This photo was taken 10 years before she would become my mother. And about 22 before I would doubt she had any redeemable skills as a human being. Parents don’t know anything, they don’t get it, whatever “it” we happen to be going through. How could they possibly understand how complicated life is for us?
Clearly the woman child can bait her own fishing hook. By age 12 she could also ride a horse, tend to cows and chickens, play the piano and the harp and ignore her little brother like it was her job.
It’s so easy to forget the interior lives of our parents, that they were once young and impressionable and even capable. I’m quite sure at 12 I was reading Seventeen magazine and fueling my developing obsession with boys and the size of my burgeoning thighs. In all fairness though, I did have a Girl Scout sash full of badges for skills I had legitimately learned. And some I even remember, like tying a square knot and sewing on a button. Oh, yeah, and storytelling. That was an actual badge.
Many of the skills I earned badges for were taught to me by this young fisherwoman.
I have her journals, her recent ones – like from the last two decades of her life – and within the cloth-covered, unlined books there are snippets of a life lived before I was even a thought. One such gem gives a nod of gratitude to the difficult woman whom she would always call Mother, for her ingenuity and abiiity to make something from nothing. Stunning dresses from dry goods sacks, a meal from scraps and beauty from bits of nature and just the right placement of objects.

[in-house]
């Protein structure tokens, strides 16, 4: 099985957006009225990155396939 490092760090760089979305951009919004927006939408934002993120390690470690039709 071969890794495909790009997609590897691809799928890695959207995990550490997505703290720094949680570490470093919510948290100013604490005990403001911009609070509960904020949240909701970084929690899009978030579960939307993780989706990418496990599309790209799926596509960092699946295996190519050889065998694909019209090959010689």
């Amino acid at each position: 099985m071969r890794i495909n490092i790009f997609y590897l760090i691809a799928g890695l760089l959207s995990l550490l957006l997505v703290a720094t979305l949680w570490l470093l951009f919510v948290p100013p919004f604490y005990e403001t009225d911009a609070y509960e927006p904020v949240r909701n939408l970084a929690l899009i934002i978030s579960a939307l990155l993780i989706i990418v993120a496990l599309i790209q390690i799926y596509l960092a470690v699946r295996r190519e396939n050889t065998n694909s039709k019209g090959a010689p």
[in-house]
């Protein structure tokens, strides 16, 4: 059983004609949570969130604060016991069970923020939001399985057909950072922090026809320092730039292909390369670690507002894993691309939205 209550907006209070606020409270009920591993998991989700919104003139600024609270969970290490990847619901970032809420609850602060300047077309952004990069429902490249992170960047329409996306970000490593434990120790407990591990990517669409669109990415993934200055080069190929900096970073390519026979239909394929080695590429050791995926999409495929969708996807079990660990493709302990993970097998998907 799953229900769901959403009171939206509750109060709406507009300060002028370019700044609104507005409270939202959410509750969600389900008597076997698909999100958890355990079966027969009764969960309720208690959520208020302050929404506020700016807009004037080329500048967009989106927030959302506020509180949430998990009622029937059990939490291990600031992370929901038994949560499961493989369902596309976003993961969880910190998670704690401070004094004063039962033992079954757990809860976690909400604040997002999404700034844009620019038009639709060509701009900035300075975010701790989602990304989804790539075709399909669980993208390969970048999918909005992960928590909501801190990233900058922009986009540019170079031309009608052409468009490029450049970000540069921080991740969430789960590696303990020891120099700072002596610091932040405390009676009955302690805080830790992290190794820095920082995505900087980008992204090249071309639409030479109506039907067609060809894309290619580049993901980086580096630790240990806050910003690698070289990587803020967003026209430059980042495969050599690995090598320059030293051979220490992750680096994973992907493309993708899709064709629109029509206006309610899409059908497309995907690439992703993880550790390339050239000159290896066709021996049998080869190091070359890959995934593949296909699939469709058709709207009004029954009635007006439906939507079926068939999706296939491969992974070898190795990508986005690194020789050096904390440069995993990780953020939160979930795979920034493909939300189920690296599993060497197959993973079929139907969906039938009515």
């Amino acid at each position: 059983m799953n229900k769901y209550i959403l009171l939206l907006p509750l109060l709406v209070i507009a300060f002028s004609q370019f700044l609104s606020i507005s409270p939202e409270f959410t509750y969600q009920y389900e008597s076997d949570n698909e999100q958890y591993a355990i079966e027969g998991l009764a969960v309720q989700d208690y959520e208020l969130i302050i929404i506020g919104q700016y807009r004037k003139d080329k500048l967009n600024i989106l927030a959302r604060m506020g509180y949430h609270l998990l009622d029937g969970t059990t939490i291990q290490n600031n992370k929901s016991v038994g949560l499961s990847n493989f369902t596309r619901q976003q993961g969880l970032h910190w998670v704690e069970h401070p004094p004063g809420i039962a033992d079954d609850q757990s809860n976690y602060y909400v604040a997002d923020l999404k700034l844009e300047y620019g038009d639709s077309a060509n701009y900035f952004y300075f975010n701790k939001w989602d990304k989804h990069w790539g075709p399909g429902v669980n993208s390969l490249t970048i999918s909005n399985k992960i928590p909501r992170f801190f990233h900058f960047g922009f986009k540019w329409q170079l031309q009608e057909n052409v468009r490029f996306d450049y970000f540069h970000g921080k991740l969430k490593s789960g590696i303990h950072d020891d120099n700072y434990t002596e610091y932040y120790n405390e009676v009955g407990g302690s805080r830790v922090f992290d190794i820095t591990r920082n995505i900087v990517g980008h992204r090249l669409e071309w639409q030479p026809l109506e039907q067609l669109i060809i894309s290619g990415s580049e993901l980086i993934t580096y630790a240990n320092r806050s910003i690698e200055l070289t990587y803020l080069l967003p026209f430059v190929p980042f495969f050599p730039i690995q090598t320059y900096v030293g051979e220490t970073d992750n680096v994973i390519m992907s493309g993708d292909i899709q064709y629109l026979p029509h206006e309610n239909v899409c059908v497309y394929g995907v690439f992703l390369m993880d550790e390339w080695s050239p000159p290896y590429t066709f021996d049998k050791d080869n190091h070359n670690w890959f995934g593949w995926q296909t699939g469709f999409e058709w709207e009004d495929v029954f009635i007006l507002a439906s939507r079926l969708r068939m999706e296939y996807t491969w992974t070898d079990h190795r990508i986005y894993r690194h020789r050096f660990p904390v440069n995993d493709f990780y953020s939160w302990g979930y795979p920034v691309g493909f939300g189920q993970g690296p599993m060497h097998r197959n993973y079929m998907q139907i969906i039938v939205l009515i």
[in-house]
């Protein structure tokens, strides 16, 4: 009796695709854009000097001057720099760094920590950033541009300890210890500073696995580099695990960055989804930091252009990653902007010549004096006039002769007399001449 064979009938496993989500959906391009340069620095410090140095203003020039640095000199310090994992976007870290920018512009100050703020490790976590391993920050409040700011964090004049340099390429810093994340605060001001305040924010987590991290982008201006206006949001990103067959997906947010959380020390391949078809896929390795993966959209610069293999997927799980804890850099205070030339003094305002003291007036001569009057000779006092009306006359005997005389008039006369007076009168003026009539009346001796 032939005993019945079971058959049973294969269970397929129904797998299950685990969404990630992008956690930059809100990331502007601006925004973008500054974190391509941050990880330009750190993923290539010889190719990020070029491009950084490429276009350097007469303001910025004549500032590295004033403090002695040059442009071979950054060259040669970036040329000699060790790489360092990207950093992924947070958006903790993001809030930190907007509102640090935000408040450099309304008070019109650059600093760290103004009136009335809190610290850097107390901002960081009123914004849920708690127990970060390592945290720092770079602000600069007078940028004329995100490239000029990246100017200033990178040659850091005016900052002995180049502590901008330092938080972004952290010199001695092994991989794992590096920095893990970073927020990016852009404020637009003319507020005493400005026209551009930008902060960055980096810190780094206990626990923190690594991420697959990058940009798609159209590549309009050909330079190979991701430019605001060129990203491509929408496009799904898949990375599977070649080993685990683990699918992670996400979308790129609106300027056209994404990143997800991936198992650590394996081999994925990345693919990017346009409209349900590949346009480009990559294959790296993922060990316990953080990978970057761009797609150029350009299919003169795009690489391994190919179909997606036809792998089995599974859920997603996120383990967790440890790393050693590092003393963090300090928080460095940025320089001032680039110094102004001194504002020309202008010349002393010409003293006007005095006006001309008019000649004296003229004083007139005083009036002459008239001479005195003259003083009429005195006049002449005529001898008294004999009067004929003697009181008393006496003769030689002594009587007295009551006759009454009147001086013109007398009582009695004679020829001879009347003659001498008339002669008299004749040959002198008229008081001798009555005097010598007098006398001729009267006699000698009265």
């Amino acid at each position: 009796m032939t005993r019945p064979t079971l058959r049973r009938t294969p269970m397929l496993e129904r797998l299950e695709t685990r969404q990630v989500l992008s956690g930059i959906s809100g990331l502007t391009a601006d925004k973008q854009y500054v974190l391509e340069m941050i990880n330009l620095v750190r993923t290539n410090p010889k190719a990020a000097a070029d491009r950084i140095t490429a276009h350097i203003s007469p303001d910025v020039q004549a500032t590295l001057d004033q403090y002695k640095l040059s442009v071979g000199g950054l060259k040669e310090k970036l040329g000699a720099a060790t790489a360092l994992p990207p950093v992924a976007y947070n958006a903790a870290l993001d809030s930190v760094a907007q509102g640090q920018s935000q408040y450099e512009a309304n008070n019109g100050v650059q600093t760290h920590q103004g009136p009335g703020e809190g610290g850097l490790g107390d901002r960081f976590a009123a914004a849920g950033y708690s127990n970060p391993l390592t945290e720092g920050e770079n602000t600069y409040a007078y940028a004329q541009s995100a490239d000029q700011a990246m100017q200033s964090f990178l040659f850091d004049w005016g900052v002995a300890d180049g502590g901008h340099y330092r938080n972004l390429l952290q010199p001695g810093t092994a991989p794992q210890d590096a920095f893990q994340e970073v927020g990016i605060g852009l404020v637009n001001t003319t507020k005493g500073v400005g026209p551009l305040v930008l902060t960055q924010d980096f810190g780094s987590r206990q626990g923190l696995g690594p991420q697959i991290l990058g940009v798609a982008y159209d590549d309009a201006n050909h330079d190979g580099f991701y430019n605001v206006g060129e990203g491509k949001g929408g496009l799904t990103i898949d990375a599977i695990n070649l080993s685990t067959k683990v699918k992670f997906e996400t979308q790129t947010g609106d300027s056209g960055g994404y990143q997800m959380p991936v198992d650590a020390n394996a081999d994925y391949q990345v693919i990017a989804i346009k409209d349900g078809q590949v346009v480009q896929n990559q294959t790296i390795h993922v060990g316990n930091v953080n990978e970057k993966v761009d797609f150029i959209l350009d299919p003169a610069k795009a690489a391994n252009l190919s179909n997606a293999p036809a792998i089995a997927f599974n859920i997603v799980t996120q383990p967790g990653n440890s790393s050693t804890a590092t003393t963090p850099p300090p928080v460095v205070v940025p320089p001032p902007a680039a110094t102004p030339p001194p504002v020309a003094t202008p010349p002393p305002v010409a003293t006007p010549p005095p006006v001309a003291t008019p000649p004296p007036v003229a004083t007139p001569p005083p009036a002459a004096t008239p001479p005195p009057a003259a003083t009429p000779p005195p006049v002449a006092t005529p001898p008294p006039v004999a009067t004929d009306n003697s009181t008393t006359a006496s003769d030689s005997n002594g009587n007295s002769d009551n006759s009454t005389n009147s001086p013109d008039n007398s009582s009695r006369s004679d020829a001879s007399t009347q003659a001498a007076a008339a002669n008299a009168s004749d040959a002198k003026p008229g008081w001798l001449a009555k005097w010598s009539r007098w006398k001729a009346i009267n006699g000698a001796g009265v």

All that resourcefulness was necessary for a while, but after my grandmother married the man I knew to be my grandfather (who was actually my mother’s step-father), circumstances greatly improved for everyone. “Mother” was able to design dresses made from fine fabrics for an actual couture house and collect genuine antiques to put her decorating skills to work in the 18th Century farmhouse they purchased so my grandfather could try his hand at being a “gentleman farmer” on weekends.
Fifteen years after this photo was taken, I would spend long weekends on this farm – where my mother and her brother spent their school age years – with its rolling Pennsylvania hills, a hundred head of cattle and a single bull named Pat. The “farm” became a showplace for my grandmother’s talents, a touchstone for my mother and an idyllic summer refuge for this still only child and grandchild.
This farm was a main character in the story of my youth. I would be flogged by a goose, wear a chain of daisies in my hair and help my grandmother and mother sew in the sweltering hot attic in just our underwear.
But I was never taught to bait my own hook. I’d rather feed the fish than eat them. But mom? Turns out she could take pretty good care of herself.